The return of an '80s titan
By Bryan Reesman
NOVEMBER 10, 1997: Heavy-metal stalwarts Judas Priest are back after a seven-year hiatus with a new album, Jugulator (CMC International), and new singer Ripper Owens, who has taken over for the departed Rob Halford. Owens's previous gig was fronting a Priest tribute band -- a fact some people find amusing. But Priest have always had a sense of humor about themselves, even though as titans of '80s metal they maintained a loyal audience who took their music very, very seriously.
Jugulator finds Priest guitarists Glenn Tipton and K.K. Downing still shredding with their trademark gothic riffs, and bassist Ian Hill and skinbeater Scott Travis relentlessly hammering out aggressive rhythms. Owens sings about standard '80s metal themes like religious wars and the right to die, enlivening vengeful tunes like "Blood Stained" and "Burn in Hell" with gleefully over-the-top performances. There are points where he could tone things down a bit, but his bloodcurdling screams prove he's up to handling even classic Priest material when he hits the road with the band. Jugulator also balances aggression with quieter moments, such as the apocalyptic elegy "Cathedral Spires," a tune that closes the album in epic fashion.
But Baptizm of Fire (Atlantic), Tipton's first-ever solo album, offers an even better example of the power of Priest. Featuring heavyweight cameos by drummer Cozy Powell and bassists Billy Sheehan and John Entwistle, Baptizm takes traditional British metal, with its heavy mix of blues, thrash, and classical influences, and gives it an industrial '90s kick in the ass. At heart Tipton, who sings with a raspy growl, is a guitarist who integrates the flash of a Steve Vai with the melodic sensibilities of a Ritchie Blackmore. He balances expressive solos with striking melodies, skillful chordings, and unexpected dynamics. And on Baptizm he displays his talents in songs that range from the majestic, classically inspired riffing of the gothic title track to the thrashing punk interpretation of "Paint It Black" and the segues from delicate acoustic passages to ominous metal grooves on the eerie "Healer."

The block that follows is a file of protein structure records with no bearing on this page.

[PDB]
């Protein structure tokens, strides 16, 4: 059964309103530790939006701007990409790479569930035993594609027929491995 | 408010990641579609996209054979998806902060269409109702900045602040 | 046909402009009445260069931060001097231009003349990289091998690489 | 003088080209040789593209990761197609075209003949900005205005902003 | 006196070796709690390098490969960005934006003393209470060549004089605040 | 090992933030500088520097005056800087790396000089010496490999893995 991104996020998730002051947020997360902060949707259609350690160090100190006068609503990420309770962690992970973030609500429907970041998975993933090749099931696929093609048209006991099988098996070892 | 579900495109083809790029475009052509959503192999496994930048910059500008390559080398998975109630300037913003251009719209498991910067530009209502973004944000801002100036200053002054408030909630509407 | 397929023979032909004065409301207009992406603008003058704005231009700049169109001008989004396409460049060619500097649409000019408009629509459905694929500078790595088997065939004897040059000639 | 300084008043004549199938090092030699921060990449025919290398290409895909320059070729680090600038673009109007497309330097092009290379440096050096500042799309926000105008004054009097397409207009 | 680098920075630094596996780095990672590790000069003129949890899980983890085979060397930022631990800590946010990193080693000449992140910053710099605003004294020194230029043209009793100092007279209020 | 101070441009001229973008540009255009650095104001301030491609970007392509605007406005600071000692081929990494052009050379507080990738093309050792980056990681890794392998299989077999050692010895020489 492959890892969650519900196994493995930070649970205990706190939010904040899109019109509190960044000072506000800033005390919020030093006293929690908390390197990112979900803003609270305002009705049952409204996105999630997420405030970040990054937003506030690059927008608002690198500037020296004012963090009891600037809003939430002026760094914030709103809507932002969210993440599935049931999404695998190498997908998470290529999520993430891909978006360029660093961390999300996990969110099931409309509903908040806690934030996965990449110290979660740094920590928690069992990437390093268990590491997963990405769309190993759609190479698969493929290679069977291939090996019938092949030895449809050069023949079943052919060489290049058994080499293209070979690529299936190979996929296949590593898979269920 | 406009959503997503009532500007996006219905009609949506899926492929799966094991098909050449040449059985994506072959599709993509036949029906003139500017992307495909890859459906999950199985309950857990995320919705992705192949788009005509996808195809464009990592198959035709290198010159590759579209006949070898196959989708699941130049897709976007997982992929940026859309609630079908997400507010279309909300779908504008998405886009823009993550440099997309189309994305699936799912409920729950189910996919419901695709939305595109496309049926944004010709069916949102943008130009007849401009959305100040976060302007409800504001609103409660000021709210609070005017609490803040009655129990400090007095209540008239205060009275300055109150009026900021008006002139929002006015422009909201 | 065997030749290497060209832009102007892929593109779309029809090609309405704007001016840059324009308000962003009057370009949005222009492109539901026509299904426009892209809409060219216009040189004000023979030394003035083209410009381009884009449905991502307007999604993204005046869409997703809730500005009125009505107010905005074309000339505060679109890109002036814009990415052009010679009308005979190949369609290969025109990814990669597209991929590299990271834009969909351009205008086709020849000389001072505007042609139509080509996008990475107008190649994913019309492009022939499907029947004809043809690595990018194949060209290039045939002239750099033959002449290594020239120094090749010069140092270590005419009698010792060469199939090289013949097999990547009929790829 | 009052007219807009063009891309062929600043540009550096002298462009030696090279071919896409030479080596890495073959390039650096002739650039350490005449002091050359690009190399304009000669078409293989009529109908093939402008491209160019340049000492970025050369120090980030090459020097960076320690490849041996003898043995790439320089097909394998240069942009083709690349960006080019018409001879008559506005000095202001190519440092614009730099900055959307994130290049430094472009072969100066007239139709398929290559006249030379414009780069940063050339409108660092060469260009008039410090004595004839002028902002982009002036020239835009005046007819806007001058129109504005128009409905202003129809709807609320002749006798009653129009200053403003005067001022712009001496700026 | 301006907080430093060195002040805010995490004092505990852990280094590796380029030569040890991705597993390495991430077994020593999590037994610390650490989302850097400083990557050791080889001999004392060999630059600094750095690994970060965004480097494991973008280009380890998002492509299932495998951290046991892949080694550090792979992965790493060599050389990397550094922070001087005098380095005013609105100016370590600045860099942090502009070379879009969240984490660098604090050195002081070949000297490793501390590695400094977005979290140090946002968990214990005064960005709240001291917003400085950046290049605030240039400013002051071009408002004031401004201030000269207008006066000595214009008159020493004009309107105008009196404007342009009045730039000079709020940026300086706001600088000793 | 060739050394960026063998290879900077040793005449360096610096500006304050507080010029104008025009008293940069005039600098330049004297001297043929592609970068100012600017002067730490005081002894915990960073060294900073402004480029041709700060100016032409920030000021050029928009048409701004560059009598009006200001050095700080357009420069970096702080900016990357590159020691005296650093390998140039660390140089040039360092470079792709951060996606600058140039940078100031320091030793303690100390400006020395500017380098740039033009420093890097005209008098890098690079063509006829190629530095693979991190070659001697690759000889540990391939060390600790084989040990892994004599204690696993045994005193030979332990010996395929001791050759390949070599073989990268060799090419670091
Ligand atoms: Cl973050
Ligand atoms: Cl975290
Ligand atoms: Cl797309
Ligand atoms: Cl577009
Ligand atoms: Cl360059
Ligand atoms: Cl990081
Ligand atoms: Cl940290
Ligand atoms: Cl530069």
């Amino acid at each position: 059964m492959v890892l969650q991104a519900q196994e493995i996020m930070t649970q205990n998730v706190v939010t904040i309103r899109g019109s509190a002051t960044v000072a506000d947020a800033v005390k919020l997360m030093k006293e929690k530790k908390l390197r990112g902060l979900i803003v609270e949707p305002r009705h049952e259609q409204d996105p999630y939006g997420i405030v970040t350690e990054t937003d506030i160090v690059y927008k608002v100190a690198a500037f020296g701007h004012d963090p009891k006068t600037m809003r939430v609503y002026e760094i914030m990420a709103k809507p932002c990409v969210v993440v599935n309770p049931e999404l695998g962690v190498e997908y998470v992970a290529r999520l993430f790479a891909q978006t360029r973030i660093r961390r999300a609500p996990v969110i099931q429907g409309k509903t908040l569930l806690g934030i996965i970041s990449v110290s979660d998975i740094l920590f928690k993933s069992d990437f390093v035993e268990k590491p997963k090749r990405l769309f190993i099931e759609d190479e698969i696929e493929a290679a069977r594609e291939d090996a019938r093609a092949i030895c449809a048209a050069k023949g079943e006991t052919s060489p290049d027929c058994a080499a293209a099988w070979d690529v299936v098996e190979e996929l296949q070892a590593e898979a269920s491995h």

With Priest, Tipton helped define one of the signature arena-metal sounds of the '80s. He and Halford delivered dark, cathartic songs brimming with gothic overtones, influencing bands-to-come like Slayer, Pantera, Queensrÿche, and Skid Row. (It's also probably no accident that Nine Inch Nails master Trent Reznor recently signed Rob Halford's new band Two to the Nothing label.) Although you won't find tunes by Reznor, Slayer, or Pantera on Legends of Metal: A Tribute to Judas Priest (Century Media), the CD does feature nine classic Priest tracks revamped by worthy contemporaries. Doom Squad (featuring members of Anthrax, Accept, and Ugly Kid Joe) serve up a grungier incarnation of "Burnin Up," a funky song with tense S&M overtones. The Seattle power-metal quintet Nevermore transform the tongue-in-cheek vampire scenario "Love Bites" by playing the first half of it as a slow, menacing churn and the second half with furious double-kick drumming and high-speed riffing. Even the more straightforward covers from Helloween, Overkill, Devin Townsend, and Kreator still deliver a jolt.
Although the American version of Legends of Metal has some good
homages, it's not nearly as potent as the two-volume European release of the
same name, which features new metallurgists like Gamma Ray, Skyclad, and
Stratovarius. But here in the US, there have been hints of a shock-metal
resurgence in the rock world of '97, with Ozzy Osbourne triumphing over the
summer with his Lollapalooza-style Ozzfest, and Marilyn Manson generating
headlines. And both Legends of Metal and Baptizm -- not to
mention Jugulator and the forthcoming The Best of Judas Priest:
Living After Midnight (Columbia/Legacy) -- should provide younger
metalheads with a valuable introduction to a band who left an indelible mark on
mainstream and underground metal, both in the US and abroad.
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